For the past several years we’ve run two full page ads in the Armstrong Auditorium playbill. If you are not familiar with the Armstrong Auditorium, it’s a performance venue located in North Edmond that brings in world renowned musicians and vocalists (like the Vienna Boys Choir). It’s kind of fancy. We market ourselves in this publication because we figure it’s a valuable way to reach regional business owners and decision makers. Our assignment is to design two simple ‘brand reinforcing ads’ for Back40 Design and our monthly publication, Outlook magazine.
Since this is an in-house project, it didn’t follow our standard project protocols. It landed on my desk. So I had at it.
I nailed the Back40 ad concept quickly. Got it out to the team, and they agreed. That concept went on to production. Done. Great. Next. The concept work for Outlook magazine took a different path. I wasn’t coming up with anything outstanding or even worth sharing. So in my infinite wisdom, I decided to champion a really bad idea to see what would happen.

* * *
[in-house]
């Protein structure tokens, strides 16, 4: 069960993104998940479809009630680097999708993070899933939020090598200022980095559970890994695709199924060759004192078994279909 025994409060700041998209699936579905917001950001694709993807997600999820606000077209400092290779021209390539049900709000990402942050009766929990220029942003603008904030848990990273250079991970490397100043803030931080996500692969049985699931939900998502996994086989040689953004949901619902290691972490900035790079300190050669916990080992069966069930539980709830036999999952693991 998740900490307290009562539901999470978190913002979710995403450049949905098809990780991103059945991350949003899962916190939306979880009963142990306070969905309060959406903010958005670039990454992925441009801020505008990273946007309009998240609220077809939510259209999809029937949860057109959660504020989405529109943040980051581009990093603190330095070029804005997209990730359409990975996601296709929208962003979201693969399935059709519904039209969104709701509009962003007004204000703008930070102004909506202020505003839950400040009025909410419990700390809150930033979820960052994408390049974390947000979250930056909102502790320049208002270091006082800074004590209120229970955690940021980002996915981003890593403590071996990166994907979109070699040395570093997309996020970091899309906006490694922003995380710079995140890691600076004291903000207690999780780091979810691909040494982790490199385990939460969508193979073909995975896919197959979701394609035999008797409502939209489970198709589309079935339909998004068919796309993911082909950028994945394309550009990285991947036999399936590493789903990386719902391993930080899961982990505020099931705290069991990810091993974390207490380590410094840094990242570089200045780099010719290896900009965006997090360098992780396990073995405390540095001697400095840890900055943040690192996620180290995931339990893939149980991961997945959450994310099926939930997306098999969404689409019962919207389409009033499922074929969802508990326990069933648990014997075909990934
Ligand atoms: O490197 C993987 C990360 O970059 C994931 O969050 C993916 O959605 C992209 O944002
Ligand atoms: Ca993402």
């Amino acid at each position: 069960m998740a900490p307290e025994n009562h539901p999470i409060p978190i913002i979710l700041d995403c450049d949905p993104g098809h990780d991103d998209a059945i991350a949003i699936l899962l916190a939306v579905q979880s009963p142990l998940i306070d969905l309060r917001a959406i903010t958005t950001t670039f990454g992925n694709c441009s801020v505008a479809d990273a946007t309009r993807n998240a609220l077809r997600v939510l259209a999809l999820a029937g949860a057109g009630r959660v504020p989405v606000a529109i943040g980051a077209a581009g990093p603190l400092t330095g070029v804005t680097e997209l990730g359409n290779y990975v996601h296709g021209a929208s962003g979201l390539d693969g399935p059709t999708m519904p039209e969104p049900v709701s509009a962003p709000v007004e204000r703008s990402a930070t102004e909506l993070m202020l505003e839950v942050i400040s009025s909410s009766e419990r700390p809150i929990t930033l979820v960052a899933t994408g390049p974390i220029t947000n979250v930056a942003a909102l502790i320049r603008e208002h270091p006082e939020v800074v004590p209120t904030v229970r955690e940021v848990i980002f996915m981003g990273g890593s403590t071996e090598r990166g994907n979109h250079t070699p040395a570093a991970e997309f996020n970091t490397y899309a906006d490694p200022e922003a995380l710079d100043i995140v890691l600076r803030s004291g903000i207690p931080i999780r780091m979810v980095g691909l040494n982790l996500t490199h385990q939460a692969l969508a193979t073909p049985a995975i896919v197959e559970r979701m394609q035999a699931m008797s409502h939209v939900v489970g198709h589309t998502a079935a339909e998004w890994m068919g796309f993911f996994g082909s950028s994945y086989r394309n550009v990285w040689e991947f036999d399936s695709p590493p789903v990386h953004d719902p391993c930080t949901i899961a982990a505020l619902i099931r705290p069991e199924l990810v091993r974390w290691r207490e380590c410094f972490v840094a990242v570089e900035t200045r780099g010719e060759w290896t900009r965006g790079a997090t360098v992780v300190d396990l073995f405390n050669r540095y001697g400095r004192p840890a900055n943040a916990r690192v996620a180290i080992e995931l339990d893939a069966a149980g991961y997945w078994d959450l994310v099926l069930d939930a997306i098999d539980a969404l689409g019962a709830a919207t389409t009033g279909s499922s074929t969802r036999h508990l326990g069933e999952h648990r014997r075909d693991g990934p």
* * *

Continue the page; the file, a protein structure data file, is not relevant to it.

I chose “Well read & not dead.” Yeah, it was bad. But I floated it like it was as good as the Back40 ad idea. I explained to blank faces that this headline got the reader’s attention and told them our magazine was popular, established and well-known. And it emphasized that print is not dead. It was an awful idea. It was just what we needed.
I left my submission with the team and returned to my office. In short order, I got a rewrite back from the team. “Print’s not dead – we’re well read.” OK, thats a start. I see what they’re doing there – use the boss’s idea – but improve it. I knew we were on the right track. After some more silence, I got what I was waiting for – ideas. Ideas that were much better than mine. After another round, someone handed me the best idea. The one we’re going to use.
Sometimes a bad idea is just as useful as a good one.